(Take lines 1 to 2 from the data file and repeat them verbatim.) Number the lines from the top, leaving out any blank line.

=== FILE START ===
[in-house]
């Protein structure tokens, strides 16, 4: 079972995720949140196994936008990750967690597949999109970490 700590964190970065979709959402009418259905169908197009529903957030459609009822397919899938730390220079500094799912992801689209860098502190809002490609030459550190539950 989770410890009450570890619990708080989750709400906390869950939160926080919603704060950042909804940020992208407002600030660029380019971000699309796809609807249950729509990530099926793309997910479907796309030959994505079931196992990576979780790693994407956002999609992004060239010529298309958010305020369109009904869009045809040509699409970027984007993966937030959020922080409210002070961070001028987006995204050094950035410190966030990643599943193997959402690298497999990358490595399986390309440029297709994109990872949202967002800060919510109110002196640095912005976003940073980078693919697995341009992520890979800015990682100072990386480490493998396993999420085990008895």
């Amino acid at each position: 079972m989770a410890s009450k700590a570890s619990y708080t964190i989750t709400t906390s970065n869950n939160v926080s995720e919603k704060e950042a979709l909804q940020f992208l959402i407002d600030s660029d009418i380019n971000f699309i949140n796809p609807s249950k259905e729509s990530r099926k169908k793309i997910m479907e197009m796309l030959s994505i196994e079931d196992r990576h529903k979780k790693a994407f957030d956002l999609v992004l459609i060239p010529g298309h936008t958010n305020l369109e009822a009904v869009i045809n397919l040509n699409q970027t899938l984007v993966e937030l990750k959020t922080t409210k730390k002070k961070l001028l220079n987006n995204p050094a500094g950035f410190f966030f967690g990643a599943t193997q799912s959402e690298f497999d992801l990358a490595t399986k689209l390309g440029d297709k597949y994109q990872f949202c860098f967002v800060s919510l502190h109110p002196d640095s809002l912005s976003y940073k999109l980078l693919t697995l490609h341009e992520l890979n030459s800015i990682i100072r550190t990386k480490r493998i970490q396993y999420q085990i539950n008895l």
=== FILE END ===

[in-house]
């Protein structure tokens, strides 16, 4: 079972995720949140196994936008990750967690597949999109970490 700590964190970065979709959402009418259905169908197009529903957030459609009822397919899938730390220079500094799912992801689209860098502190809002490609030459550190539950 989770410890009450570890619990708080989750709400906390869950939160926080919603704060950042909804940020992208407002600030660029380019971000699309796809609807249950729509990530099926793309997910479907796309030959994505079931196992990576979780790693994407956002999609992004060239010529298309958010305020369109009904869009045809040509699409970027984007993966937030959020922080409210002070961070001028987006995204050094950035410190966030990643599943193997959402690298497999990358490595399986390309440029297709994109990872949202967002800060919510109110002196640095912005976003940073980078693919697995341009992520890979800015990682100072990386480490493998396993999420085990008895």